Some herbs and spices like cumin, tumeric, ginger, garlic and saffron are good for a vata-based ayurvedic diets. However, herbs and spices should be used in moderation with bitter herbs or spices like coriander, parsley and thyme avoided where possible.

Ayurvedic diet for pittas

Pitta dominant people are intelligent, charismatic, insightful and generally have good mental acuity. They are considered natural born leaders, but may also be quick tempered. When pitta types experience disharmony they may become irritable, reckless, jealous and impatient.

According to ayurveda, either cool or warm food with moderately heavy textures are best for this dosha type. While pittas prefer bitter tasting food and beverages, they should avoid things that are sour, pungent or salty. For example, sweet and bitter fruits like plums and mangoes are encouraged, but sour ones are not.

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Like their kapha dominant counterparts, pittas should consume a predominantly vegetarian diet. Vegetables can be eaten raw particularly in warmer months, but cooked veggies are also fine. Spinach, asparagus, green beans, green capsicum, Brussels sprouts and carrots are just some of the recommended veggies for pitta types. However, tomatoes, raw onions and chillies are best avoided.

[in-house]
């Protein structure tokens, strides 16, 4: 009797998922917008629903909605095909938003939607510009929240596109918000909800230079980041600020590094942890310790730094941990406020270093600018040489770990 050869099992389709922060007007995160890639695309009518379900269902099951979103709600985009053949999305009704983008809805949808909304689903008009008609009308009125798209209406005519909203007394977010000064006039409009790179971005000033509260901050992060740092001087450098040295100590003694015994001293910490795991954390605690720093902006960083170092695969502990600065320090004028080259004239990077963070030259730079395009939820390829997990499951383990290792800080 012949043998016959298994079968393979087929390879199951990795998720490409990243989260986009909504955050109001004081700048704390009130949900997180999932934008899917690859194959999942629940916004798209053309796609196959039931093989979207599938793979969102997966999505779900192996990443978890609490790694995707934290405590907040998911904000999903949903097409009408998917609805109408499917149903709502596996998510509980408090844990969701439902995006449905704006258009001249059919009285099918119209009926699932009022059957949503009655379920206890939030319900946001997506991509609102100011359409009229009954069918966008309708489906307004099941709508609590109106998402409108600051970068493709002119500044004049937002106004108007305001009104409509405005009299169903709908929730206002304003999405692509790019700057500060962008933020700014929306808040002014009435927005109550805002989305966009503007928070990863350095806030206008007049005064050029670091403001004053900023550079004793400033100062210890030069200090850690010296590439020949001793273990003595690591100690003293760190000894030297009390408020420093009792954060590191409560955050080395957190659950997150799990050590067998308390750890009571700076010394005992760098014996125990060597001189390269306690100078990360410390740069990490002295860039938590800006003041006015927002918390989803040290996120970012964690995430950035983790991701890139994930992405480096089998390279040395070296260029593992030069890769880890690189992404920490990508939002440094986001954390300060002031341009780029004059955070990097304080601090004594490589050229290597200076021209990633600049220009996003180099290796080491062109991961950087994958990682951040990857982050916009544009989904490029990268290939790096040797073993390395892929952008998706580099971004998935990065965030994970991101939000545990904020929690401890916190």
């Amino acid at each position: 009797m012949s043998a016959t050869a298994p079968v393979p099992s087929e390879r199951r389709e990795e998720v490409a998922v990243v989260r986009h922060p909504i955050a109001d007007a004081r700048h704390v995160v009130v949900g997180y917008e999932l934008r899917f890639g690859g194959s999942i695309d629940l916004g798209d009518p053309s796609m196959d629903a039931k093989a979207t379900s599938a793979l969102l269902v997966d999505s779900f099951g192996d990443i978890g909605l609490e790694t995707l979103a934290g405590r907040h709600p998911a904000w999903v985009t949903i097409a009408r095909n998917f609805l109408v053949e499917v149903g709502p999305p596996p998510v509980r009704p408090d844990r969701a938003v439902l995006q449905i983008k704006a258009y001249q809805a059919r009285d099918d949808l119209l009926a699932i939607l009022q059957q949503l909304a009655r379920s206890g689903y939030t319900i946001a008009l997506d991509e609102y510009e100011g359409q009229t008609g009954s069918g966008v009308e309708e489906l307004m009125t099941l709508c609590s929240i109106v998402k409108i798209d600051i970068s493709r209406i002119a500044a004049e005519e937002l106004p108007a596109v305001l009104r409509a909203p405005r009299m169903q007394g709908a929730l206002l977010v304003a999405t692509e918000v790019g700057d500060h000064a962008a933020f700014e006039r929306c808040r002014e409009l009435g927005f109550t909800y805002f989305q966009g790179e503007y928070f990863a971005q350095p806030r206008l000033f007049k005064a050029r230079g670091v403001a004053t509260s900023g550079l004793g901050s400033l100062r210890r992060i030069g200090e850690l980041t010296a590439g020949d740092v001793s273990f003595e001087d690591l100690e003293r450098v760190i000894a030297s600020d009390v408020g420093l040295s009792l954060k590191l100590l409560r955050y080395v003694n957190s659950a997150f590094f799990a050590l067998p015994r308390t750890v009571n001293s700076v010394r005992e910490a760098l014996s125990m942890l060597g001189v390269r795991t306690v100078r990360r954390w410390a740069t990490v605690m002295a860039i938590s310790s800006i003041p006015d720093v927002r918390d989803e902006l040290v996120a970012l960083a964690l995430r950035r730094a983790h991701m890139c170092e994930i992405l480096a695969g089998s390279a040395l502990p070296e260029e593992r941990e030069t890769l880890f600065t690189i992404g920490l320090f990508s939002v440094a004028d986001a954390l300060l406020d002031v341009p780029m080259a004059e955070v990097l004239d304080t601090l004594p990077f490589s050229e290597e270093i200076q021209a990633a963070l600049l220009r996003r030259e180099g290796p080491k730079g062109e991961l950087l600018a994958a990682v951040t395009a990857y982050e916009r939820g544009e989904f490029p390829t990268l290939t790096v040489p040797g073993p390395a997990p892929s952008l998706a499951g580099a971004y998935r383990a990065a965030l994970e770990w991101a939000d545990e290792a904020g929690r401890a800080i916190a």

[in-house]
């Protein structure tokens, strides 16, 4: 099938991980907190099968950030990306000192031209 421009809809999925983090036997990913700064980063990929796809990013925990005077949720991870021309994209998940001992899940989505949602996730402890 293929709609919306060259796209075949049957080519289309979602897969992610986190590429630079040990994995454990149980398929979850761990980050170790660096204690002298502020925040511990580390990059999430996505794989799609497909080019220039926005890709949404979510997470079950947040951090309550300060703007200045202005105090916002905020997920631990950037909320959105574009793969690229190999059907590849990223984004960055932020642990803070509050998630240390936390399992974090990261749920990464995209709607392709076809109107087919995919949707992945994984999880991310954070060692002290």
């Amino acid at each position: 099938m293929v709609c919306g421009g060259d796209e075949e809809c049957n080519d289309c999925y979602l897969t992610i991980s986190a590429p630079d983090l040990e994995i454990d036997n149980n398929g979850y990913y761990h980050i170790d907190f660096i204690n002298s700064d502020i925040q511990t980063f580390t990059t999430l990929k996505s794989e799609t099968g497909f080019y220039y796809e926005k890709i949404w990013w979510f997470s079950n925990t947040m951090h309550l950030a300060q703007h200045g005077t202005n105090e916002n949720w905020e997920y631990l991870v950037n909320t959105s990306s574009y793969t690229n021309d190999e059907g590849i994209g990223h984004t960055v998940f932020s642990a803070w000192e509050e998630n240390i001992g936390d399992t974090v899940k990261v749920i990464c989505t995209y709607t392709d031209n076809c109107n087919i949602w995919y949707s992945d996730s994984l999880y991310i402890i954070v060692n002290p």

A pitta-friendly ayurvedic diet includes one that is low in added fat, salt, oil and butter. Other restrictions extend to alcohol, fried or fatty food and spicy food. Vatas can incorporate a small amount of green coriander, cinnamon, mint, saffron or turmeric to help enhance the flavour of their meals.

Want to learn more?

While this post serves as a guide for beginner’s interested in learning about aryuvedic diet and doshas, we recommend consulting an experienced aryuvedic practitioner to learn about your dominant dosha(s) and to receive a customised diet plan. Avaana has some great ayurvedic practitioners to choose from. Click here to get started on your ayurvedic journey!

An experienced writer and media and communications professional, DW is the chief content officer at Avaana. She loves dogs and basketball. As a classically trained dancer, DW credits her wellbeing to alternative therapies.